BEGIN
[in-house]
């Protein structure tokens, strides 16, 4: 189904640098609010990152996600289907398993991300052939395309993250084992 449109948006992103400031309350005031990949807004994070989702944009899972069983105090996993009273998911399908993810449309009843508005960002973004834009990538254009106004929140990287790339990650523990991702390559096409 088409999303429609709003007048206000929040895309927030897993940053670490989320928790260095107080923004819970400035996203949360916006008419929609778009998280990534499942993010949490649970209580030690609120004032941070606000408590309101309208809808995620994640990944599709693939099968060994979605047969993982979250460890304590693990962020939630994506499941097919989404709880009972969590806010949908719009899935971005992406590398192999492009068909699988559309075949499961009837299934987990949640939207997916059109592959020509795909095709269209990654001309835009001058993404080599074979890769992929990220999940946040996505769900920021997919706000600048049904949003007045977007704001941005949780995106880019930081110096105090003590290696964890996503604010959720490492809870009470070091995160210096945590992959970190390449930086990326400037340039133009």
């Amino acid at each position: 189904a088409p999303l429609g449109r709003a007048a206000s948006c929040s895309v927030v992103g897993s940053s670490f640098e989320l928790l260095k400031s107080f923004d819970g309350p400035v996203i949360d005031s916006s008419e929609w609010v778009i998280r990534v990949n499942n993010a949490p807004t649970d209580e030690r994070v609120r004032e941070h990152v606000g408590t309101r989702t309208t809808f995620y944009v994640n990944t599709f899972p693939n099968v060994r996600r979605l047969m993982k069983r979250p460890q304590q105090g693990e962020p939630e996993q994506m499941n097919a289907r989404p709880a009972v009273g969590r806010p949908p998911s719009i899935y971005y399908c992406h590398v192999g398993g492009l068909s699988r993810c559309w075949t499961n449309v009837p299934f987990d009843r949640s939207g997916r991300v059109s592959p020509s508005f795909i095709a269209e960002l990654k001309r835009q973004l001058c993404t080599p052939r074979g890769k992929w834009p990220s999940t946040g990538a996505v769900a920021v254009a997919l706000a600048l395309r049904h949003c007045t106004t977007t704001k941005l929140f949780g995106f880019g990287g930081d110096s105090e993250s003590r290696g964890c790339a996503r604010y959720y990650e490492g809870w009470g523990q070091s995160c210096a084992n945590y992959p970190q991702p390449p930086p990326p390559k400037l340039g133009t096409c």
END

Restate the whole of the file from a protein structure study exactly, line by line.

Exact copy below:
[in-house]
């Protein structure tokens, strides 16, 4: 189904640098609010990152996600289907398993991300052939395309993250084992 449109948006992103400031309350005031990949807004994070989702944009899972069983105090996993009273998911399908993810449309009843508005960002973004834009990538254009106004929140990287790339990650523990991702390559096409 088409999303429609709003007048206000929040895309927030897993940053670490989320928790260095107080923004819970400035996203949360916006008419929609778009998280990534499942993010949490649970209580030690609120004032941070606000408590309101309208809808995620994640990944599709693939099968060994979605047969993982979250460890304590693990962020939630994506499941097919989404709880009972969590806010949908719009899935971005992406590398192999492009068909699988559309075949499961009837299934987990949640939207997916059109592959020509795909095709269209990654001309835009001058993404080599074979890769992929990220999940946040996505769900920021997919706000600048049904949003007045977007704001941005949780995106880019930081110096105090003590290696964890996503604010959720490492809870009470070091995160210096945590992959970190390449930086990326400037340039133009």
């Amino acid at each position: 189904a088409p999303l429609g449109r709003a007048a206000s948006c929040s895309v927030v992103g897993s940053s670490f640098e989320l928790l260095k400031s107080f923004d819970g309350p400035v996203i949360d005031s916006s008419e929609w609010v778009i998280r990534v990949n499942n993010a949490p807004t649970d209580e030690r994070v609120r004032e941070h990152v606000g408590t309101r989702t309208t809808f995620y944009v994640n990944t599709f899972p693939n099968v060994r996600r979605l047969m993982k069983r979250p460890q304590q105090g693990e962020p939630e996993q994506m499941n097919a289907r989404p709880a009972v009273g969590r806010p949908p998911s719009i899935y971005y399908c992406h590398v192999g398993g492009l068909s699988r993810c559309w075949t499961n449309v009837p299934f987990d009843r949640s939207g997916r991300v059109s592959p020509s508005f795909i095709a269209e960002l990654k001309r835009q973004l001058c993404t080599p052939r074979g890769k992929w834009p990220s999940t946040g990538a996505v769900a920021v254009a997919l706000a600048l395309r049904h949003c007045t106004t977007t704001k941005l929140f949780g995106f880019g990287g930081d110096s105090e993250s003590r290696g964890c790339a996503r604010y959720y990650e490492g809870w009470g523990q070091s995160c210096a084992n945590y992959p970190q991702p390449p930086p990326p390559k400037l340039g133009t096409c």